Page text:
Belfast Telegraph

Wednesday 17 September 2014

Revamp in England of GCSEs 'will erode Northern Ireland's exam system'

Education Minister John O'Dowd has already said that there is no appetite for scrapping the exams system in Northern Ireland

Changes to England's exams system could lead to school-leavers in Northern Ireland being "disadvantaged", teachers have warned.

The concerns were raised after it emerged numbers will now be used to grade GCSEs in England, rather than letters.

The current A* to G system will be replaced with the numbers 1 to 9, with 9 the top grade that can be awarded.

The purpose of the change is to differentiate the different levels of grades.

The shake-up only has implications for exams which are set by boards based in England. However, a significant number of pupils sit exams set by English exam bodies every year in Northern Ireland.

Those pupils could now have a mixture of letter and numbers in their GCSE results – a prospect which is prompting concern.

The new grading system has been described as the biggest shake-up of England's exams system in a generation by exams regulator Ofqual.

While Wales is planning its own reforms to GCSEs, Education Minister John O'Dowd has already said that there is no appetite for scrapping the exams system in Northern Ireland. The possibility of ending GCSEs in the longer term has been left open, however.

Deborah O'Hare, principal of Wallace High School in Lisburn, is concerned about the perceived lack of parity between GCSE grades here and the rest of the UK when reforms in England are introduced.

Around 38% of local school leavers go to universities in England, Scotland and Wales every year.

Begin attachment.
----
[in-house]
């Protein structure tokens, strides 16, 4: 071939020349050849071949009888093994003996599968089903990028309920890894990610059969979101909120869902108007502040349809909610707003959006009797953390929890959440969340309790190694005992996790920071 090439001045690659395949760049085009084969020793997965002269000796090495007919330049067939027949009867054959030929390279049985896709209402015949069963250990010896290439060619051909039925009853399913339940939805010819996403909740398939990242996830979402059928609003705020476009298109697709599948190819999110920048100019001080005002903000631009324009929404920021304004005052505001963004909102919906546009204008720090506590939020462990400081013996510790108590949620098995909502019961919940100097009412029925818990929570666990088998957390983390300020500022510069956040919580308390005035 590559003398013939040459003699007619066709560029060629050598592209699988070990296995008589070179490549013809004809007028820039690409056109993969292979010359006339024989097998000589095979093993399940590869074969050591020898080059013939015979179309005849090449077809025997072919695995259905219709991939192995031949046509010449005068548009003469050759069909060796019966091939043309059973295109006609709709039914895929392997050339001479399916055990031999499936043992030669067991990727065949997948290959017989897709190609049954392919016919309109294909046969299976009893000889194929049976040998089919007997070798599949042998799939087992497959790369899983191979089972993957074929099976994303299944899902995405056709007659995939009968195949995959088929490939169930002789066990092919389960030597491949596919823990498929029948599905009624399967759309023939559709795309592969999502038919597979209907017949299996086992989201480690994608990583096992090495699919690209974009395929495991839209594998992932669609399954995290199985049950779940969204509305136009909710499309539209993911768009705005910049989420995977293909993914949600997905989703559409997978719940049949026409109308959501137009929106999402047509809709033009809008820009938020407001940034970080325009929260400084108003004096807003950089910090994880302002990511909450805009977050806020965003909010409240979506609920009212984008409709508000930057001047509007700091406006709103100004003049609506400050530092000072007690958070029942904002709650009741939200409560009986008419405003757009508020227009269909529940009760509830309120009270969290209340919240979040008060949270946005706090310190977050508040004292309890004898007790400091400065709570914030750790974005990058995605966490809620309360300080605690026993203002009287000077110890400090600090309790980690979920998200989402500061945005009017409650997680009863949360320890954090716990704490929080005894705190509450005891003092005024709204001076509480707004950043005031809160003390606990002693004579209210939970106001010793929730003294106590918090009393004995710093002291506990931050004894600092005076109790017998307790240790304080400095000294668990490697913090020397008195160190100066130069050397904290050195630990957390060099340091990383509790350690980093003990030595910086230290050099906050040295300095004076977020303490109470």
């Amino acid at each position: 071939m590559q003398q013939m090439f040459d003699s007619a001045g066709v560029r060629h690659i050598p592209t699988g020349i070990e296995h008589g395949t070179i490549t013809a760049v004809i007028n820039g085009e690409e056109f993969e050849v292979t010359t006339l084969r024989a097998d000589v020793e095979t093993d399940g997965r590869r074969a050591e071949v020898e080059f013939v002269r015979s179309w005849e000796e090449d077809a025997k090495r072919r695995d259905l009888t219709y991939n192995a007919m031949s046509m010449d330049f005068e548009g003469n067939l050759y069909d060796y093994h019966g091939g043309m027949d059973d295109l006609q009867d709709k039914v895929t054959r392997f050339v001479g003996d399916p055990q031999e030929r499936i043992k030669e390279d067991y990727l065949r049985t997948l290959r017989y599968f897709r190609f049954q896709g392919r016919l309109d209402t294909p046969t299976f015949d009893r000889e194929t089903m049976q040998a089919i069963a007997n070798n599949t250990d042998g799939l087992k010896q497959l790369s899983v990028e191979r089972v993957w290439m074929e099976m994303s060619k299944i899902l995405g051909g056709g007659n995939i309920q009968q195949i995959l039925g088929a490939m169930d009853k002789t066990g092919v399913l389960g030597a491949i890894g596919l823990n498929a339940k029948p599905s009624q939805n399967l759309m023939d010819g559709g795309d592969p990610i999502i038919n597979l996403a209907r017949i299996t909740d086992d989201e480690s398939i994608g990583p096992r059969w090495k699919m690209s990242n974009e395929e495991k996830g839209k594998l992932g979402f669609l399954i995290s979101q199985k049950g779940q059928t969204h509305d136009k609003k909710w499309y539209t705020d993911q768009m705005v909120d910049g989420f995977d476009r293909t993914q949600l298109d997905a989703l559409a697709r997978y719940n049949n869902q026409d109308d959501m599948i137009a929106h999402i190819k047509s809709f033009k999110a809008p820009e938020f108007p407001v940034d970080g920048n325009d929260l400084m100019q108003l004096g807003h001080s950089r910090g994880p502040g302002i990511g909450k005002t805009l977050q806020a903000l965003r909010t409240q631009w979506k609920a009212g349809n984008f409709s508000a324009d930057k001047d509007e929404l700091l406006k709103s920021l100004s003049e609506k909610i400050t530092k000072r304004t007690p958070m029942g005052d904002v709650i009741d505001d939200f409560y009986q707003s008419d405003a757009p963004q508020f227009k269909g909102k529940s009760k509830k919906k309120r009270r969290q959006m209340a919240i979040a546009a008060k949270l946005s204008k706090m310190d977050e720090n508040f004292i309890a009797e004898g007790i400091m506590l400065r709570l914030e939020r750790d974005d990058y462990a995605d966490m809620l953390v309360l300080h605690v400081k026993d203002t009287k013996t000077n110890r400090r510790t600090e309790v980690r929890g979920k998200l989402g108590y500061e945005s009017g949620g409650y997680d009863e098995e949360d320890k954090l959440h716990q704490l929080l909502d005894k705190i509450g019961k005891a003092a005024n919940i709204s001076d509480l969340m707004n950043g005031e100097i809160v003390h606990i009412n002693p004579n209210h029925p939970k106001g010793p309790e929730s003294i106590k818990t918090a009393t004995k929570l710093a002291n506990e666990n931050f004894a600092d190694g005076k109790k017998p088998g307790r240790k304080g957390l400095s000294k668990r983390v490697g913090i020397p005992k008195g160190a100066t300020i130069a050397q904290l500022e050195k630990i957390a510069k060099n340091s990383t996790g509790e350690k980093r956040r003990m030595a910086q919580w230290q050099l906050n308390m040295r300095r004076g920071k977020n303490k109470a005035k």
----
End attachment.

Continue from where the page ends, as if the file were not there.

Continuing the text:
Ms O'Hare said that a focus on exam standards across the UK had undermined the currency of qualifications such as GCSEs.

"That's really a pivotal issue for us," she said. "How, on the one hand, do we not have significant changes, like in England, but on the other hand have currency?

"We have time, but unless they make changes in Northern Ireland that they have made in England, all this serves to do is undermine the system in Northern Ireland further.

"In Northern Ireland we have a small community and we do not want what's already a minority community to be disadvantaged further by a change like this," she added.

Children currently in their first and second years in England's post-primary schools will be the first to experience the changes – which are being staged and come into effect in 2017.

English and maths will be the first subjects to be affected in 2015. Course work will no longer be used in English language GCSE – which, alongside English literature, will be assessed entirely through exams. Maths will also be assessed solely by exams.

The introduction of a series of changes to 20 GCSE subjects will follow in 2016. Course work is also being scrapped across most subjects.

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